I’m curious as to your reasons why not? Doesn’t Apache httpd have event and worker modules that preform as well as nginx? Do you have reasons other than performance?

              1. 3

                My concern is ease of configuration. I mostly understand the parts of Nginx config I use, I never really understood the Apache config.

              2. 2

                I have a long history with both, so I feel qualified to answer this. Apache is larger, slower, and is more cumbersome to configure. But it is well tested, packed with features, and is the de facto reference implementation for anything to do with HTTP.

                Nginx has a smaller footprint, is fast, easier to configure, and scales much better.

                I have heard the difference between the two reduced to this sound bite: Apache is an HTTP server, Nginx is a web server.

                1. 4

                  That sound bite doesn’t make any sense for multiple reasons, one being that Nginx can actually reverse proxy / load balance other protocols than HTTP…

                  edit: Apache is nearly the same performance today, and Apache has actual features like Cache Invalidation which Nginx doesn’t offer in the open source codebase… which makes object caching useless.

        2. 3

          P.S. Out of curiosity, how’s the switchover from GitHub to GitLab going, past the Microsoft acquisition?

          It’s going great, thanks for asking.

        3. 1

          P.S. Out of curiosity, how’s the switchover from GitHub to GitLab going, past the Microsoft acquisition?

          All came back to GitHub when they enabled free private repositories.

      2. 3

        This is precisely the same super flawed logic people used when Redhat bought IBM, Microsoft bought Github. Lather, rinse, repeat.

        Open source is big business now. This isn’t necessarily a bad thing (though I’ll admit it can be).

        We have to wait and see how F5 handles their new acquisition..

    11. 4

      He lost me at oh-my-zsh. Plugins are not nearly as necessary as he makes them sound.

      1. 3

        My thoughts exactly. So many unnecessary plugins.

        When I only started using zsh I did so with oh-my-zsh and it took a few seconds for each terminal window. I’ve debugged it and saw so many things evaluated.

        Then I moved to writing my own config, which is way faster.

    12. 14

      Oh fun!

      • Steve Yegge (linked one of his best blog posts IMHO) - I like that the opinions are unfiltered.
      • Joel Spolsky - his blog posts are talking about software development from all angles
      • Jamie Zawinski - jwz is a legend
      • Joe Armstrong - his an old school software developer, him and the chaps behind OTP actually built an amazing distributed system framework and VM.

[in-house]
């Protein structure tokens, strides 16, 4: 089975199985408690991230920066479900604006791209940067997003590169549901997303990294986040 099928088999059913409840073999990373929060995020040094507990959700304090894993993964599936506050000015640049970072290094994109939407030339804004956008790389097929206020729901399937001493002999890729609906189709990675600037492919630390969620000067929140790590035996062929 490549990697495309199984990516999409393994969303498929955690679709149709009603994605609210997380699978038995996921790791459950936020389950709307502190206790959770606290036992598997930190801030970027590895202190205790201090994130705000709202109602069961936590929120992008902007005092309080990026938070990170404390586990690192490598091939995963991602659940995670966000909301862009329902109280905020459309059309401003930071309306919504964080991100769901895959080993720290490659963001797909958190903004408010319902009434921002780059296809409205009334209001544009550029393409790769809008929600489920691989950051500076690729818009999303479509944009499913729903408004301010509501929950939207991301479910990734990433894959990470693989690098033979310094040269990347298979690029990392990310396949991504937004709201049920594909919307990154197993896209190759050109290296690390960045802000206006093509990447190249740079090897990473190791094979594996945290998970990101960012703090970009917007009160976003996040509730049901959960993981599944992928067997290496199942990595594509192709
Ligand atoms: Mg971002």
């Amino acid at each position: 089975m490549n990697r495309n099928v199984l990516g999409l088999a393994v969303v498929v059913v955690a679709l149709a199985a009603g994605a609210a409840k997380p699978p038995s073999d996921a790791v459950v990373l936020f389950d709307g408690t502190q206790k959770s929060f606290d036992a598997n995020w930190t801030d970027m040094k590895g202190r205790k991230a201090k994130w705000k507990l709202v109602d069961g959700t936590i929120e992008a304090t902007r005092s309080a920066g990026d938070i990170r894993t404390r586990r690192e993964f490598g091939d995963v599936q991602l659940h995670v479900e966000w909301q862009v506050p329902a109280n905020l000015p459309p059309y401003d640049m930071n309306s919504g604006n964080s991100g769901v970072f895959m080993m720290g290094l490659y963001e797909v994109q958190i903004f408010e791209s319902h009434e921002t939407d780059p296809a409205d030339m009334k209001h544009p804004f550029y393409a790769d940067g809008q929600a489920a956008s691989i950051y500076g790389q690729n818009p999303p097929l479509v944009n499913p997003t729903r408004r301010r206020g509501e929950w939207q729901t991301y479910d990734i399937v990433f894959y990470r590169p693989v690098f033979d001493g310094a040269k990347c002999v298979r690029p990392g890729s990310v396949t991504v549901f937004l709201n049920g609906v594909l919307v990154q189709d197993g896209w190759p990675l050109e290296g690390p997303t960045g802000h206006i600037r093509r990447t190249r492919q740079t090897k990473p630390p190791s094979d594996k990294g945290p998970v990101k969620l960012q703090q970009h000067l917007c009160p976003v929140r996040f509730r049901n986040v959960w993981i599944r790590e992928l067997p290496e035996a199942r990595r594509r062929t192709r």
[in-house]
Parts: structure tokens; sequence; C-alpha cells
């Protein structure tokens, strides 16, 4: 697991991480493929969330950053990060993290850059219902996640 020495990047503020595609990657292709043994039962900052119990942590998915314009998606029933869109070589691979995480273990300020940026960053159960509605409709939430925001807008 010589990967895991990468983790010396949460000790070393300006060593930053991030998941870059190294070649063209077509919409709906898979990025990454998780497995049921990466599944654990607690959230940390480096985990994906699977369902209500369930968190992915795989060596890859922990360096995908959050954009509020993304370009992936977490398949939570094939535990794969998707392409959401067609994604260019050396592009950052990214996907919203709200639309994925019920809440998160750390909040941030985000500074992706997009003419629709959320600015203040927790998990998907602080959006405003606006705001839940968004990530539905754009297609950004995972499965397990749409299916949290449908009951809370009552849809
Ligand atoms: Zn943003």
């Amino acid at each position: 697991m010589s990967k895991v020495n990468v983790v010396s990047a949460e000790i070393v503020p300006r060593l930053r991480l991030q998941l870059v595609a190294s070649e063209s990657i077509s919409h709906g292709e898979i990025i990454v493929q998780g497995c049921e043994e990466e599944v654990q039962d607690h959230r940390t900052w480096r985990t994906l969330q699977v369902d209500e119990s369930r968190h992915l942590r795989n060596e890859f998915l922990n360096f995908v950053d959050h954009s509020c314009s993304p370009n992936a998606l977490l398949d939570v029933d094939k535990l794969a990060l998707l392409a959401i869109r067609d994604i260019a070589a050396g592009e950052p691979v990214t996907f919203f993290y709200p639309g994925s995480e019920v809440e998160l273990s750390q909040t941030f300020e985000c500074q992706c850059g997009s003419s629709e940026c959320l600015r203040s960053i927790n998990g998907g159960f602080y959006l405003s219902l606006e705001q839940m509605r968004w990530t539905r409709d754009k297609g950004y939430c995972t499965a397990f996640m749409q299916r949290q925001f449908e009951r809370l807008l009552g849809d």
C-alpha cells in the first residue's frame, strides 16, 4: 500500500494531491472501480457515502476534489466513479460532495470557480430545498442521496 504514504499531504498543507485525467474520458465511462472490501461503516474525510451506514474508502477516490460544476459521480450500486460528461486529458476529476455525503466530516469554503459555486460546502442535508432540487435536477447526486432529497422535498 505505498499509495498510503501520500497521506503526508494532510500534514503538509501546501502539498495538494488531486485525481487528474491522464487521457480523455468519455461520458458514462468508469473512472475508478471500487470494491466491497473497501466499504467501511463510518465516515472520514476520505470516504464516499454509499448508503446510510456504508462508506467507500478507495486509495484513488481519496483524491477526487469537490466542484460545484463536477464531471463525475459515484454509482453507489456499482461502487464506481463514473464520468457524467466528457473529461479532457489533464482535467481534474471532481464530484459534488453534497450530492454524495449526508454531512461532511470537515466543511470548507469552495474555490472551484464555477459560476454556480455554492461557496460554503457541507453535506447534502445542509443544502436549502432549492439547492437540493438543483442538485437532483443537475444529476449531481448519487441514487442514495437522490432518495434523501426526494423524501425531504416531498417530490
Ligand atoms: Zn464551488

• Robert Virding - see Joe Armstrong.
      • Brad Fitzpatrick - he built LiveJournal and had problems with scaling the db, so he built memcached. Also he’s behind OpenID and one of the golang team members
    13. 4

      At this stage both Android and iOS are pretty much the same. They both serve pretty much same features, notifications look pretty much the same and my feeling is that with every version they are both copying things from each other.

      I’ve had a few Android devices and I’ve had problems with some and had amazing experience with others. It’s very much vendor specific (like in everything else).

      Also - I don’t think that with any smartphone there’s a way to entirely de-google or de-apple or de-ads yourself.

      1. 2

        Also - I don’t think that with any smartphone there’s a way to entirely de-google or de-apple or de-ads yourself.

        Could try a non-Android non-Apple smartphone :) They still exist, if less popular.

        1. 1

          Interesting. Do you have any recent experience with any of those? Any in particular I should check out?

          1. 1

            I’m currently typing this on a non-Android Blackerry 10 device. They don’t make them new, but many are still very serviceable. I’m holding out to replace this with a Pyra, but have been tempted by Planet Computers’ current Gemini and their upcoming device (defaults to Android but official support to dual boot with Sailfish or Debian). I would get a Nexus 5 and run ubports, but I need a real keyboard. If you don’t, might be worth checking out Purism’s Librem5 slated for release next year, my wife is getting that one.

            This is not a complete list, but ones I’m currently using or eyeing.

            1. 1

              The Gemini looks pretty good. My only problem is the camera which is something that I’m using quite a lot. Other than that, the specs are great!

              1. 2

                They claim improves the camera, as well as a few other things.

              2. 2

                They claim improves the camera, as well as a few other things.